Donation made to The Dartmouth Institute for new undergraduate health initiative

by Nicolas Berlinski | 4/5/18 2:05am

Undergraduates will have greater access to The Dartmouth Institute for Health Policy and Clinical Practice due to a donation by Eric Eichler ’57. The donation, the amount of which Eichler has stipulated will remain private, will expand the development of the Health Care Leadership Initiative.

Eichler graduated after completing a pre-medicine track at the College. Despite his successful career in real estate afterwards, Eichler, whose father was a physician, said he remained interested in the field of medicine.

Following his growing concern about the state of health care and clinical practice in the U.S., Eichler said he was pleased when he was approached by the College to contribute to a new program based on a conceptual framework for undergraduate-focused education in healthcare delivery science.

Eichler said he wanted to make a donation to Dartmouth that was “beneficial not only for undergraduates and graduates, but [also] the community.”

The new initiative will lead to the development of new undergraduate for-credit and co-curricular classes in collaboration with the College of Arts and Sciences, a paid fellowship opportunity and a weeklong summer program — Dartmouth Health Care Foundations — that will be open to undergraduates from all U.S. higher education institutions. Dartmouth Health Care Foundations will allow undergraduate students to conduct an in-depth study of health care and spend time with Dartmouth faculty who specialize in issues pertaining to healthcare delivery. Ten Dartmouth students each year will also receive the year-long Eric Eichler ’57 Fellowship for Health Care Leaders, attending the summer residency and engaging in community outreach with faculty mentors. According to TDI director of education Timothy Lahey, the initiative will try to encourage more interdisciplinary courses in health care and clinical practice by providing mechanisms and funding for organizing such courses.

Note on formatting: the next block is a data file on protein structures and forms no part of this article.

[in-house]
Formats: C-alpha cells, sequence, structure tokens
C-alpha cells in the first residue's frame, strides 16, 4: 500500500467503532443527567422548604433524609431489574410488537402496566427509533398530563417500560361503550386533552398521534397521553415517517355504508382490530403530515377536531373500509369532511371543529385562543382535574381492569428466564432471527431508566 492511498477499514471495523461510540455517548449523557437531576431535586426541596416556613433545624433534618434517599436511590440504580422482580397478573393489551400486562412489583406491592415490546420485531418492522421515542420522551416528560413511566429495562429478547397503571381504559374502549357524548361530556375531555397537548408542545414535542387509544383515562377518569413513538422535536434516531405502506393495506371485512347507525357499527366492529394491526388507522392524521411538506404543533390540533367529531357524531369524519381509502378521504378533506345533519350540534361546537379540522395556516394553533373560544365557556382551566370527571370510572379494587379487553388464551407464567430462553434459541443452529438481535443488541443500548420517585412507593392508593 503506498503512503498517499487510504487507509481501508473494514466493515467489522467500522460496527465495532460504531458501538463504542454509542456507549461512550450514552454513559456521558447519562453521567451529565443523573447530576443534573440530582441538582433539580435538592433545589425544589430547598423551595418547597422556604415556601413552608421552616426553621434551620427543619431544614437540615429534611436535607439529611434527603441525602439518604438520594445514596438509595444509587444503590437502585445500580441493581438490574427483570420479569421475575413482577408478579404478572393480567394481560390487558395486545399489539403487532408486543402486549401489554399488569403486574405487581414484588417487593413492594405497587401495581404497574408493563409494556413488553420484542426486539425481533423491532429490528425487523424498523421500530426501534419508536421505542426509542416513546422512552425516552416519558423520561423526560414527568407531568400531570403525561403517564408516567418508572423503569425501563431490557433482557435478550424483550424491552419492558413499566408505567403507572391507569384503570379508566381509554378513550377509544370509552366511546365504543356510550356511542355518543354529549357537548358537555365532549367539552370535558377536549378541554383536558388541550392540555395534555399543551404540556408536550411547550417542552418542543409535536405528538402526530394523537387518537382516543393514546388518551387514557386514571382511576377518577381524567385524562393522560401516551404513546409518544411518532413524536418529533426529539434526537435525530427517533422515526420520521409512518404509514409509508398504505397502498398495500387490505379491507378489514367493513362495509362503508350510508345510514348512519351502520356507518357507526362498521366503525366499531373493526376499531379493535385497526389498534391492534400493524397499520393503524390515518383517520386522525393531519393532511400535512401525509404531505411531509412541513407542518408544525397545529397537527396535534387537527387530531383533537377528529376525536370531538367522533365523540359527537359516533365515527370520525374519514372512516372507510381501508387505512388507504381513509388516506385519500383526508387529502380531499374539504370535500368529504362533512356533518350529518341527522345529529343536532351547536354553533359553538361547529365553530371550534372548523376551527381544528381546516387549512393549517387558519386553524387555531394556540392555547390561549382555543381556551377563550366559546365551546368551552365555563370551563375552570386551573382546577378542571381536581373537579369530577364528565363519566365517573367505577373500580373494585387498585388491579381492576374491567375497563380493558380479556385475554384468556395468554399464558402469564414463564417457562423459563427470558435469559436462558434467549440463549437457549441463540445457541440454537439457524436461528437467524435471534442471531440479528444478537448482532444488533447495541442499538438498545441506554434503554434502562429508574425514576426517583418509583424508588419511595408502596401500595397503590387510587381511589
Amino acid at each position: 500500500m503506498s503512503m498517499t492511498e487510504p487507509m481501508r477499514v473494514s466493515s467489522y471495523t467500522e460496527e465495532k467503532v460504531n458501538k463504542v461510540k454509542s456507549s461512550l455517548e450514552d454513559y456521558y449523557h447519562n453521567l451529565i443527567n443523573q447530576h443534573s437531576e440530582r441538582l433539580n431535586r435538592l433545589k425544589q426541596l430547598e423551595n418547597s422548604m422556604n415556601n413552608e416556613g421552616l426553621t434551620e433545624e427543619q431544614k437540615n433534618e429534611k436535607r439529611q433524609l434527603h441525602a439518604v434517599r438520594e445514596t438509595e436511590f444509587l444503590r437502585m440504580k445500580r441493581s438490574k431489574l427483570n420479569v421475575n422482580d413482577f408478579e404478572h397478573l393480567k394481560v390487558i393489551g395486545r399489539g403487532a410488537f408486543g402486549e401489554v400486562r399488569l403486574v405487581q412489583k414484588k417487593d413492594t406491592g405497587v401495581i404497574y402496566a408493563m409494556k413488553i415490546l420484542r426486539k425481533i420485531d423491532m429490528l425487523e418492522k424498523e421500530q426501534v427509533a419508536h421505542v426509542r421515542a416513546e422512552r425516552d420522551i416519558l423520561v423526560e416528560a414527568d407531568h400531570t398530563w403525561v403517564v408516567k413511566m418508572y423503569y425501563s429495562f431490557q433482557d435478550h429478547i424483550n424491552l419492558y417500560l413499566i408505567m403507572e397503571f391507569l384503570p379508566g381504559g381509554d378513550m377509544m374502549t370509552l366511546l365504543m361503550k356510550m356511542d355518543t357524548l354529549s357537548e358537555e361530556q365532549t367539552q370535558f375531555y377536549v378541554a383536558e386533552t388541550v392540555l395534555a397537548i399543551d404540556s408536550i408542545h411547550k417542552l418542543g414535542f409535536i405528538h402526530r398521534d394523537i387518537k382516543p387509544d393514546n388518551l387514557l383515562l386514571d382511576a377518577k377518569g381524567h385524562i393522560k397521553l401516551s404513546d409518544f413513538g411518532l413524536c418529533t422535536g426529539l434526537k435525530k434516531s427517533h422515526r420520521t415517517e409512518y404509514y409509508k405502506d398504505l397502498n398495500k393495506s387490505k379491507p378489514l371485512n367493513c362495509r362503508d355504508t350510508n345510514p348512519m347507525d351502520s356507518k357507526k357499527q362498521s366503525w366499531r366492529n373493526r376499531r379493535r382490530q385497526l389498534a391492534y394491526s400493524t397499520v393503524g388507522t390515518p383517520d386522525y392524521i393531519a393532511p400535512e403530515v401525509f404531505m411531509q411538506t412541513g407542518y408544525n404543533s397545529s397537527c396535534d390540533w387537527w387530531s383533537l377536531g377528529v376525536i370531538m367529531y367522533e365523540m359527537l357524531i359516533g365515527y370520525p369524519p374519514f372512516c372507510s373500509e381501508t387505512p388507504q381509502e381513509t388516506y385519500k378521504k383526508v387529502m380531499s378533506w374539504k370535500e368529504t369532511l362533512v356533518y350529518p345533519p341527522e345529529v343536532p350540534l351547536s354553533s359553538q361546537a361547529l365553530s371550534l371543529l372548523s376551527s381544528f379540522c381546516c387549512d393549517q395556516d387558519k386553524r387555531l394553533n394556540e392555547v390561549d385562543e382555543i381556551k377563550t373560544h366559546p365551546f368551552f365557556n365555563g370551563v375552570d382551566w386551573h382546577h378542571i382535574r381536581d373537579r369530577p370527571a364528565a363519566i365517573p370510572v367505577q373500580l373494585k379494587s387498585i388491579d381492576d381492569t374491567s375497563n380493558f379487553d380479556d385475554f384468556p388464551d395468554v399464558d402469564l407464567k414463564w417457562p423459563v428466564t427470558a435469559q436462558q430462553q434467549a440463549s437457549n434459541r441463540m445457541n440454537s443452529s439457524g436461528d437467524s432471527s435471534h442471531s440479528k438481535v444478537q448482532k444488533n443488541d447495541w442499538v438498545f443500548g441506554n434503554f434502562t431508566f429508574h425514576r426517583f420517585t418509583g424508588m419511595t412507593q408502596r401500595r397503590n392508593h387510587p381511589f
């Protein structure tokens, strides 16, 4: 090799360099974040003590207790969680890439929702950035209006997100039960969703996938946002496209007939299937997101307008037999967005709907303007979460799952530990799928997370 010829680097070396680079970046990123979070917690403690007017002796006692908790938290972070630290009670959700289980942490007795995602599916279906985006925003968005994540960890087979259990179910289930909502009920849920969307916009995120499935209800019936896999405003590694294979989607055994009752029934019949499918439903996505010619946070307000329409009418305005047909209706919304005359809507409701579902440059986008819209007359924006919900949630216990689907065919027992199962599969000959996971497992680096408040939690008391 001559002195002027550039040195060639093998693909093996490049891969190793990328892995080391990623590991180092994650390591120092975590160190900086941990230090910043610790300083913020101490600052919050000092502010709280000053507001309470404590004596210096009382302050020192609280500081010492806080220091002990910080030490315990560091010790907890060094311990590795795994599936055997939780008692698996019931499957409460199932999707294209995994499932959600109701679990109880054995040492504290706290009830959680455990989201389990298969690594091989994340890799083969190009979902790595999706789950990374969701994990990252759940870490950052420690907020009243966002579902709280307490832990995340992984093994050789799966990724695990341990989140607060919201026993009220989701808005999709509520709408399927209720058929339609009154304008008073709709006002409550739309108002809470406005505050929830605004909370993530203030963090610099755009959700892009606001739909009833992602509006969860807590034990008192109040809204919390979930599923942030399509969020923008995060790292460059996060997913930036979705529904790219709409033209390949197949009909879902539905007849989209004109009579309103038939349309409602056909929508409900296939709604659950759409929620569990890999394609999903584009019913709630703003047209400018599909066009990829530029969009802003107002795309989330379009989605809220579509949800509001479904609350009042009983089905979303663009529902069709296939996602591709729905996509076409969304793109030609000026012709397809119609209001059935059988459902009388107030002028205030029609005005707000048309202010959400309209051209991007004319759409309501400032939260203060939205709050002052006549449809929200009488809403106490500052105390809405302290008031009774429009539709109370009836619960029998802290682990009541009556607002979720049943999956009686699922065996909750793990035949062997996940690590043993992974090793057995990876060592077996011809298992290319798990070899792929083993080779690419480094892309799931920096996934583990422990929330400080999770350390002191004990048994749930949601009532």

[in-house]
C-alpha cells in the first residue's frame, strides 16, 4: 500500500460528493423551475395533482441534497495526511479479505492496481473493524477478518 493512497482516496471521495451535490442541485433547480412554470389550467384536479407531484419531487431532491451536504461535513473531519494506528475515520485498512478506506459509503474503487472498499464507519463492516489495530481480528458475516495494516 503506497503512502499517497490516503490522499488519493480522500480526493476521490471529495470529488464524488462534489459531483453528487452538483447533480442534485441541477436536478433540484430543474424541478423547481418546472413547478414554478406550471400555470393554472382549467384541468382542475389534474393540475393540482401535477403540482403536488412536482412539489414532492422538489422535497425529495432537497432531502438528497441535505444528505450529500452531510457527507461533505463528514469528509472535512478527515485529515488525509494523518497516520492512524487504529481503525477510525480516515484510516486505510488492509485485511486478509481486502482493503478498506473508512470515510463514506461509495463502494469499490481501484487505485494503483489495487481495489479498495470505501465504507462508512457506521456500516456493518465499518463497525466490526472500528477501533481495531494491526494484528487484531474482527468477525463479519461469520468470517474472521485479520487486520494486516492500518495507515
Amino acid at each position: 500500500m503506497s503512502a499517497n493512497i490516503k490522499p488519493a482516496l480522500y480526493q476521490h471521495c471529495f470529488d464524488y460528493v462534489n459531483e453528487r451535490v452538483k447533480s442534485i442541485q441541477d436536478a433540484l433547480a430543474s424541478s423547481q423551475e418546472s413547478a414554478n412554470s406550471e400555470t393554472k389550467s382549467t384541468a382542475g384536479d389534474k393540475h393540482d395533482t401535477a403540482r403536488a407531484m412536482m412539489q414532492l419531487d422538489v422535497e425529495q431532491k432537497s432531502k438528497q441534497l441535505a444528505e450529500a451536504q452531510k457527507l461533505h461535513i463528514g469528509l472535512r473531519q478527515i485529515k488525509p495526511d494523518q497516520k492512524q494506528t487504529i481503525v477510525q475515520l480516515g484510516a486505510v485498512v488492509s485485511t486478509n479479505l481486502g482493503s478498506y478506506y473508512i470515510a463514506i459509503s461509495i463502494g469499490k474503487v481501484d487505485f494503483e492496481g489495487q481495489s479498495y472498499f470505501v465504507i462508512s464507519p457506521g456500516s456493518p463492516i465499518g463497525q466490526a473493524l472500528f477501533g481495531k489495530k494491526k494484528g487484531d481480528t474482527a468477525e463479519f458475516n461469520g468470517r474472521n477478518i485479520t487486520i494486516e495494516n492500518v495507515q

TDI primarily conducts research on how to improve health care in the U.S. while making it more affordable and accessible, according to TDI director of advancement and associate director for development Robert Holley. Currently, it only offers a master’s degree in Public Health, healthcare delivery science and healthcare research and a doctorate degree in health policy and clinical practice. However, the institute has been working on a framework that would expand its undergraduate educational programs for some time, Holley said.

Around a quarter of the Dartmouth undergraduate body is interested in a health care career, which motivated TDI’s new undergraduate initiative, Lahey said. He added that the initiative, made possible by Eichler’s donation, will help connect TDI with the College of Arts and Sciences.

“At The Dartmouth Institute there are internationally-prominent people who work in healthcare delivery science and public health. And then feet away, there are people who are similarly experts in medical anthropology, economics [and] sociology,” Lahey said. “Our perception was that the collaboration between those faculty members would be mutually beneficial and something that students across campus would really benefit from.”

Holley and Lahey agreed that the donation allows the institute to finally begin working on visions it has had for the study of healthcare delivery science at Dartmouth. They said that financial gifts similar to the one provided by Eichler allow TDI to move in new directions and undertake new projects.

“There are some upfront development costs that include everything from developing the curriculum to doing the marketing for the program, since the program will be offered [outside of Dartmouth],” Holley said.

Eichler said he is very excited to see how this new initiative will be developed and received by the College’s undergraduate student body. The underlying hope of the initiative is that it can improve health care in the U.S., he said.